Wintergreen Trail at Kettle Lakes Provincial Park

My personal alternative name for this hike in Kettle Lakes Provincial Park is “Scary Creature Trail”, but we’ll get to that soon enough.

Start of Wintergreen Trail

Start of Wintergreen Trail at Kettle Lakes PP

There are some nice hiking trails at Kettle Lakes, and this could be a favourite for many people. All trails at the park are pretty short, with this one coming in at only 1.5km in length. It has mostly minor elevation changes – nothing gruelling, but offers some great lake views.

Wintergreen Trail at Kettles Lakes starts off with lush green fields and a mix of vegetation to enjoy. You’ll find the trail starts with a bit of low lying shrubs and a sandy dirt base, as is found at many of the parks in this area of Ontario, just east of Timmins. Blueberry bushes and jack pine forest are common here in the park.

Those tall spindly pines provide a fairly open start to the trail and offer possible bird, squirrel and chipmunk sightings. It isn’t long before the vegetation changes though, into denser forest with more birch trees popping up as the trail eventually winds around Island Lake, one of the many kettle lakes formed here by the last ice age.

Walking through some overgrown shrubs along the trail, approaching the lake, was when I heard something quite loud, which stopped me in my tracks.

Just up and around the corner something was making a lot of noise, rustling through the trees, breaking branches and causing commotion. Hmmm. Deer and smaller creatures tend to move around in practical silence, so this seemed odd.

Greenery along the trail

Greenery along the Wintergreen Trail just before the scary noises…


Even bears, which love the blueberries around here, are generally very quiet. My heart started to race a bit as the noises got even louder and seemingly closer. Something was tearing up the forest just ahead of me and it didn’t sound friendly.

The trail was pretty narrow here. Rough terrain on the right was slightly uphill – towards the sounds, or a steep and long downhill slide that would eventually lead into Island Lake. It was going to be a jump downhill if whatever was ahead decided to come after me.

Island Lake

Stopped on the trail, above Island Lake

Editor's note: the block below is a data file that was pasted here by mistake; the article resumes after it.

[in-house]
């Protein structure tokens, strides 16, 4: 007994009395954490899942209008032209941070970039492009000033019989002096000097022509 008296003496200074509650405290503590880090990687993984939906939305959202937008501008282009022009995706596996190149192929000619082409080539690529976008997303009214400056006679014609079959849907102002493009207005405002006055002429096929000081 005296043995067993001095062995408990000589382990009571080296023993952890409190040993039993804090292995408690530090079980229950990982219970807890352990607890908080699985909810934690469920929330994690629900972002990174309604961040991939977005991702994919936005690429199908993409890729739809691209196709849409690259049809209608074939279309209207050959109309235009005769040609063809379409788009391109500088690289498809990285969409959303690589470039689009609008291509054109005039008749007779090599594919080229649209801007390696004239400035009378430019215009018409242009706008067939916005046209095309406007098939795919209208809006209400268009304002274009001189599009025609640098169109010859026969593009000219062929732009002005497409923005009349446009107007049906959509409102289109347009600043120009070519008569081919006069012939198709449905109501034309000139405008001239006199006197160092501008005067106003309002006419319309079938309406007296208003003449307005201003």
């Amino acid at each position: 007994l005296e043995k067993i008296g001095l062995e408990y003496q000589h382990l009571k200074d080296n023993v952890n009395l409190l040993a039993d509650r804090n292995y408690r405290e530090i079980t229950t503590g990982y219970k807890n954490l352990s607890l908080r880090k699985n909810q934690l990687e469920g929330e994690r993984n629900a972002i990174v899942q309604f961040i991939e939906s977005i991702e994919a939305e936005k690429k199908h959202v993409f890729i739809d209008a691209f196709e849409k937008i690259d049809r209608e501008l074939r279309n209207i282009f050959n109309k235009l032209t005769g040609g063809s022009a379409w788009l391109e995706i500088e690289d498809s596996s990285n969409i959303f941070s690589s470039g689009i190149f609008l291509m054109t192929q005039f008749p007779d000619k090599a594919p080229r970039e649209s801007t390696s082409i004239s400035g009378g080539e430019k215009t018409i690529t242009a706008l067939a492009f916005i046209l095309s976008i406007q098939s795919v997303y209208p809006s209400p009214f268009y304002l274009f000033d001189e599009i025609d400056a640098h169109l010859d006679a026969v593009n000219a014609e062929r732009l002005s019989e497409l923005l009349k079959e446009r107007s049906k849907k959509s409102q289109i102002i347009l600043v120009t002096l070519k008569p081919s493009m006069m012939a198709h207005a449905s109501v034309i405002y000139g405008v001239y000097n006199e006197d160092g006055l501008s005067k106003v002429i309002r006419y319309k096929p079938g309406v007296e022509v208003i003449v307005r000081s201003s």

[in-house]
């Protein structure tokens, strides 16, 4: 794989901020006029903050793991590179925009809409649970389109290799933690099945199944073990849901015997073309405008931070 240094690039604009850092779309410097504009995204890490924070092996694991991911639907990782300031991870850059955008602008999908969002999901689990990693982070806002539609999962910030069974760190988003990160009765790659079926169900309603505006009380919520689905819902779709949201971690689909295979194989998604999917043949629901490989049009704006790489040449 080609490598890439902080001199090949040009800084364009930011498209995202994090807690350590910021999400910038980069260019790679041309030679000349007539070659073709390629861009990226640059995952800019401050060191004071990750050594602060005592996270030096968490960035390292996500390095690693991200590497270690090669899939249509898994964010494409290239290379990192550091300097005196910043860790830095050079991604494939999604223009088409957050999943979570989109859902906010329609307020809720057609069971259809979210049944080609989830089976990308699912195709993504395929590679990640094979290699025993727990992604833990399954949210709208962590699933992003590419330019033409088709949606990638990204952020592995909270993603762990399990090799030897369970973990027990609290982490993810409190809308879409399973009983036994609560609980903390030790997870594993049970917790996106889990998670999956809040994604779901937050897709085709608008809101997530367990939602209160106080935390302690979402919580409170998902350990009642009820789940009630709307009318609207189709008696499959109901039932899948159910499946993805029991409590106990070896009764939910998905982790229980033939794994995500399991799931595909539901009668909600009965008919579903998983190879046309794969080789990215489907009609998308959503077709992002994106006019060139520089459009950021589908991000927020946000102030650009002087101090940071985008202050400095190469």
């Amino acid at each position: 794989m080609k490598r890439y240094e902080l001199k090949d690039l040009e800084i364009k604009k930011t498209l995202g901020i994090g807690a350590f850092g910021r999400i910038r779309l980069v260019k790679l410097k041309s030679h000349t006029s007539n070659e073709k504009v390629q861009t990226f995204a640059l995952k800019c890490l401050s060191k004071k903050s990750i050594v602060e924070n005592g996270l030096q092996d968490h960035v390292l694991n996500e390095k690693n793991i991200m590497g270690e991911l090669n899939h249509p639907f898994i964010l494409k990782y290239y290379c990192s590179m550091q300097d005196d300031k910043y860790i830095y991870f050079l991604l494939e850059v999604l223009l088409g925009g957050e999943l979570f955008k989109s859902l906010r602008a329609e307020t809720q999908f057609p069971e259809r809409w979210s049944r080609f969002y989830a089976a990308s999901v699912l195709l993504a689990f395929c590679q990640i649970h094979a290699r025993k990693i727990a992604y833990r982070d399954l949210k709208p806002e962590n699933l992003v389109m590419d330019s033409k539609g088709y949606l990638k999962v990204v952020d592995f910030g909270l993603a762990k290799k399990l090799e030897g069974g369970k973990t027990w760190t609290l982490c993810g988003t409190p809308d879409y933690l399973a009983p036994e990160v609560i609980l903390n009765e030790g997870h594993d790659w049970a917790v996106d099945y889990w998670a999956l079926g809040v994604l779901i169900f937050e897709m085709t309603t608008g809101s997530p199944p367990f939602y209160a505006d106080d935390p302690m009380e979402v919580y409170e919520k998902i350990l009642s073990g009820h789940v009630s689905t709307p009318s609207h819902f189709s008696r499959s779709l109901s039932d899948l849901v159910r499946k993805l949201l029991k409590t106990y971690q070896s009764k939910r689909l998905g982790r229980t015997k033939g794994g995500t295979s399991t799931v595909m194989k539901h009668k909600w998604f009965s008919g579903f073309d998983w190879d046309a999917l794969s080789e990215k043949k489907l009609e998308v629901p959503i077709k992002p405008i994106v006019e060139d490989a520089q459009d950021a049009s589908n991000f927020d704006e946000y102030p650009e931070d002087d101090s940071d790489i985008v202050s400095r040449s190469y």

The noises got even louder, whatever it was, had reached the trail up ahead of me. Branches and twigs snapping. I waited for it to come barreling down the trail right at me, it sounded huge whatever it was!

Then the sounds started to get quieter. Moving away, moving downhill towards the lake. I cautiously moved forward on the trail, up to the corner and to where the noise had come from. I got there just in time to see the last parts of a birch tree being dragged down to the lake.

Ah ha! A beaver. I stood there near an opening in the forest and waited. Sure enough a couple of minutes later I saw the telltale ripples of a beaver swimming across the lake, with long tree in tow.

Busy busy beaver

More handiwork (toothywork?) of the busy, busy beaver


The beaver had obviously been busy. Surveying the area it wasn’t overly obvious that a tree had just been dragged through, unless you looked close at the small shrubs and bushes. A little ways off the trail was where the tree had been taken. It was a good 50m or more from the lake, and a fair trek uphill/downhill for that beaver. He sure earned his reward!

Walking along the trail, with nerves calmed, I soon came across another birch tree that had been freshly chewed down by the beaver. Seemed that someone had some home renovations in the works.

A felled birch tree

Another birch tree, waiting to be dragged away by the beaver


I left the scary beaver trail behind and admired the lake from above. There weren’t any trails to get down and see what the beaver was up to, but that was probably good – nice for them to have their peace and quiet away from us visitors, even if they caused me a bit of a noisy scare.

Island Lake, home to the Beaver

View of Island Lake at Kettle Lakes Provincial Park, home to the noisy beaver


Before long, I came to a clearing and end of the trail. A nice walk in the woods, with a bit of a surprise. At least now I know what a beaver dragging a tree through the forest sounds like!

About Red Hunt

A former journalist and business analyst that now works in the world of travel marketing. Based in Toronto, Red Hunt has travelled to more than 40 countries over the past 10 years. You can follow Red on Twitter @redhunttravel.